Government report blames pilot for loss of Soviet ship
WELLINGTON, New Zealand (AP) _ A government report issued Thursday said a Soviet cruise liner sank off the coast last month because a New Zealander assigned as pilot took it through a narrow channel that was too shallow.
It said the ship’s master, Capt. Vladislav Vorobyev, was not on the bridge when his ship hit a reef Feb. 16 in the Marlborough Sounds area on the far northern coast of New Zealand’s South Island, and absolved him of blame.
″The cause of the casualty was a decision by Capt. Don Jamison to navigate the Mikhail Lermontov through a narrow passage which was not deep enough for a vessel of that draft″ the preliminary inquiry report said.
All but one of the 739 passengers and crew were evacuated safely from the 20,000-ton vessel. A missing Soviet crew member is presumed to have drowned.
The Mikhail Lermontov was taking its passengers, mostly elderly Australians, on a 14-day cruise of Pacific islands. It sank in five hours and remains submerged in about 100 feet of water, on its side in thick mud.
The report rejected allegations of substandard safety equipment and shortcomings by the Soviet crew during the evacuation.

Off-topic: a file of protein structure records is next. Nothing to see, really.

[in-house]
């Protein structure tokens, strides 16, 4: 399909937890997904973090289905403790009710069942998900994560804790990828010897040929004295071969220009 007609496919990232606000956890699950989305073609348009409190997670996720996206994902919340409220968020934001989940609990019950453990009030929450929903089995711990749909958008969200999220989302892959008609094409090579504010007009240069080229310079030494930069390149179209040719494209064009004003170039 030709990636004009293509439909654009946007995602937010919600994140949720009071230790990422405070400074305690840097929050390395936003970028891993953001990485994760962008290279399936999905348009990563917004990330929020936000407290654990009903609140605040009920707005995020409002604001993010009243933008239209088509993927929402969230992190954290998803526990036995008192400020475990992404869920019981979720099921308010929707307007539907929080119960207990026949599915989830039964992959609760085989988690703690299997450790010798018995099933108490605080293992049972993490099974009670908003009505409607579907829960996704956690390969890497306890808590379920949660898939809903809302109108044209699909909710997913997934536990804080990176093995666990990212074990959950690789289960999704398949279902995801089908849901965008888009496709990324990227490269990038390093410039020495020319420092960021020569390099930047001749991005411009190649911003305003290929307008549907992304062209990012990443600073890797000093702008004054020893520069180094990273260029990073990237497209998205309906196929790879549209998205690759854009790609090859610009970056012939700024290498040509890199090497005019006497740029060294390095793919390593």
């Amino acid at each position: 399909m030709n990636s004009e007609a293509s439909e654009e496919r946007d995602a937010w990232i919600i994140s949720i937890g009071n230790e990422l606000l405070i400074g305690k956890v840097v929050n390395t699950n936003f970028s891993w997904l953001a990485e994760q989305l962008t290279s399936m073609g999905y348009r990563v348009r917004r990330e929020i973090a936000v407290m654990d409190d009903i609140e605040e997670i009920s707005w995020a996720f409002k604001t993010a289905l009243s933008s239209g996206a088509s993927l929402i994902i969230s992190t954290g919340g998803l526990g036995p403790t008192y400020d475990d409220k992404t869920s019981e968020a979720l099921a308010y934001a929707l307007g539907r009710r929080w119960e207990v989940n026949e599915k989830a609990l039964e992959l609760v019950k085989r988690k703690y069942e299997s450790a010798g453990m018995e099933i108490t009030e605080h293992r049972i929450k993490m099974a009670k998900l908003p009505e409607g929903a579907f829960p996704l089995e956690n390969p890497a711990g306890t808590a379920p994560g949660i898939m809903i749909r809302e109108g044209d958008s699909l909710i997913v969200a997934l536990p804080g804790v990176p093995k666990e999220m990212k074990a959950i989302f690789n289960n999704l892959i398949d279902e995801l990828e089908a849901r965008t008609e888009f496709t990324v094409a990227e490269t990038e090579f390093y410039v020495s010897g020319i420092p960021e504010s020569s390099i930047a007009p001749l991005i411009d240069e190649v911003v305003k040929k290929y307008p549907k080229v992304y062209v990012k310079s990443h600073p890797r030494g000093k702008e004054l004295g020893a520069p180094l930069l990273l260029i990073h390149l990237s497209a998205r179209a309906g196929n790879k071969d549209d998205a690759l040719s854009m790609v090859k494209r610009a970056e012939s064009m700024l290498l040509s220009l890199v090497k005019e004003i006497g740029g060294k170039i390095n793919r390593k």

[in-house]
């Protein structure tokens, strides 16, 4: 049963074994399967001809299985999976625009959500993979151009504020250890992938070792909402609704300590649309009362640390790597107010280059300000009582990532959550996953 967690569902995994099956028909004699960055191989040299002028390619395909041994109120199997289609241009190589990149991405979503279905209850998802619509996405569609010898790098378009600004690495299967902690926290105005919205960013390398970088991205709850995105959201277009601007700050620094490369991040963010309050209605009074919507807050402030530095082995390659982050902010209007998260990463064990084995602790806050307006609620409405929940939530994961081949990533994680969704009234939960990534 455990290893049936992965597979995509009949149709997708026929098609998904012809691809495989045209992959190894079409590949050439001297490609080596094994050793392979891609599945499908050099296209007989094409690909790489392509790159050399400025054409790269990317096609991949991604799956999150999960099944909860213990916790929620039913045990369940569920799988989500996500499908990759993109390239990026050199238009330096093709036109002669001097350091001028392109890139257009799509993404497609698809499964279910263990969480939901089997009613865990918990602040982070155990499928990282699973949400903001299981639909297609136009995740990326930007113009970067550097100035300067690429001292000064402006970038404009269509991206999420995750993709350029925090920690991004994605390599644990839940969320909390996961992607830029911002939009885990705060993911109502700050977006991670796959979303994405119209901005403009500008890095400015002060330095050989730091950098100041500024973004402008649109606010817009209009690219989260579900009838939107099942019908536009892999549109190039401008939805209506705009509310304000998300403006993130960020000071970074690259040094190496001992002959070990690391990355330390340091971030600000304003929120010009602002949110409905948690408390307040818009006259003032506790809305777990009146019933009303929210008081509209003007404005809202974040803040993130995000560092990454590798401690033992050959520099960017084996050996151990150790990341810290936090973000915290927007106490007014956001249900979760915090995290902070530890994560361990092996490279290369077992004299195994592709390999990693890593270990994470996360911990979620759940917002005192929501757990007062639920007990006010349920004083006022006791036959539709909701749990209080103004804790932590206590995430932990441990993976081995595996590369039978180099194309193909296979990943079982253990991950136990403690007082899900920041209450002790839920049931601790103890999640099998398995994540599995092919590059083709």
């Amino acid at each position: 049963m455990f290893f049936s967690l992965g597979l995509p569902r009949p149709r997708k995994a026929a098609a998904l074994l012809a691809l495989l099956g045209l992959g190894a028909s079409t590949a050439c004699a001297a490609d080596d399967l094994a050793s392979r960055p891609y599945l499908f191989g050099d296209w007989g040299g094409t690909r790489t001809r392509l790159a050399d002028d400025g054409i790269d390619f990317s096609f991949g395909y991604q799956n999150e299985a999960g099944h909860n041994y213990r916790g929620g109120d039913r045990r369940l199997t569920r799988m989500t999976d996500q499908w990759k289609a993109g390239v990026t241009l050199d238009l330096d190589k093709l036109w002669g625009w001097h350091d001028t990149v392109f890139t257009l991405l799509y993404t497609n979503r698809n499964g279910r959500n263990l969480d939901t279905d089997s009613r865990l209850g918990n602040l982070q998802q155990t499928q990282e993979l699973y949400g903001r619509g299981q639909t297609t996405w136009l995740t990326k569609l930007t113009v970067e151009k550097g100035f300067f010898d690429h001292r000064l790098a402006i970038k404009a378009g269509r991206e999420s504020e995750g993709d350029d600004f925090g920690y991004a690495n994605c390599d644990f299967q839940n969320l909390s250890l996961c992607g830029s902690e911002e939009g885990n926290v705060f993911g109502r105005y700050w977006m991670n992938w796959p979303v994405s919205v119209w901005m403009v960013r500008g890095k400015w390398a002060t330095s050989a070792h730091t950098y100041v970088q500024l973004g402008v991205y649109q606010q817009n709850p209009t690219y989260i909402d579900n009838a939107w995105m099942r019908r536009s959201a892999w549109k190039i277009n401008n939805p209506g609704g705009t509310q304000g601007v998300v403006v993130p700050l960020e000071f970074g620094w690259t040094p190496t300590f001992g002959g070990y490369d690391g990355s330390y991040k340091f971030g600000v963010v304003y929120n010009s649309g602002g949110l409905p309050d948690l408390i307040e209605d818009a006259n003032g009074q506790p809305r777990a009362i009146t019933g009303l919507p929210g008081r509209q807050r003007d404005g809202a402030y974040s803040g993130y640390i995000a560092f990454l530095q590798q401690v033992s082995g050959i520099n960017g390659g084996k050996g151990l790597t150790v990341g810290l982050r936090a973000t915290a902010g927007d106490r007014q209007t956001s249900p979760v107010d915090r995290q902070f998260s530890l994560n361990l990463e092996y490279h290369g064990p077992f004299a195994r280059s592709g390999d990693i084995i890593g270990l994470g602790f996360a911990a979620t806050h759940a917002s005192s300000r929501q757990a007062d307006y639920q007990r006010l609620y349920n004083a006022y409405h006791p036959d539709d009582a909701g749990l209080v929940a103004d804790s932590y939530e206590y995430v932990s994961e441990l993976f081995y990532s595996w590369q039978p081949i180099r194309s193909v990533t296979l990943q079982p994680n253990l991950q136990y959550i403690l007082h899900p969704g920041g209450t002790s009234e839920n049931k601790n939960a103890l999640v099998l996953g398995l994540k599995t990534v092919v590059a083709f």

Transport Minister Richard Prebble, announcing the findings of the two-man inquiry headed by Capt. Steve Ponsford, said it had established the facts leading to the sinking beyond reasonable doubt and no formal judicial inquiry would be held.
No mention was made of passengers’ reports that they heard an argument between the Soviet captain and the pilot over the ship’s public address system, or to reports that the pilot, Jamison, had announced before the ship hit the reef that he was handing over the helm.
The report did not specifically mention a New Zealand naval officer’s allegations that the Mikhail Lermontov had leaky lifeboats and dangerously faulty safety equipment.
Prebble said New Zealand maritime authorities would review Jamison’s suitability to hold a coastal pilot’s licence.
The report quoted Capt. John Brew of the inter-island ferry Arahura, which evacuated many of the passengers, as saying the rescue operation was ″a credit to captain Vorobyev, his officers and crew, and a feat deserving the highest praise.″
Prebble said Soviet authorities would conduct a further investigation in Moscow, with particular reference to the conduct of the Soviet officers and crew.
Soviet officials have inspected the wreck, but have not announced whether a salvage attempt will be made.
New Zealand navy divers recovered two safes containing passengers’ valuables, which are expected to be opened in the next few days.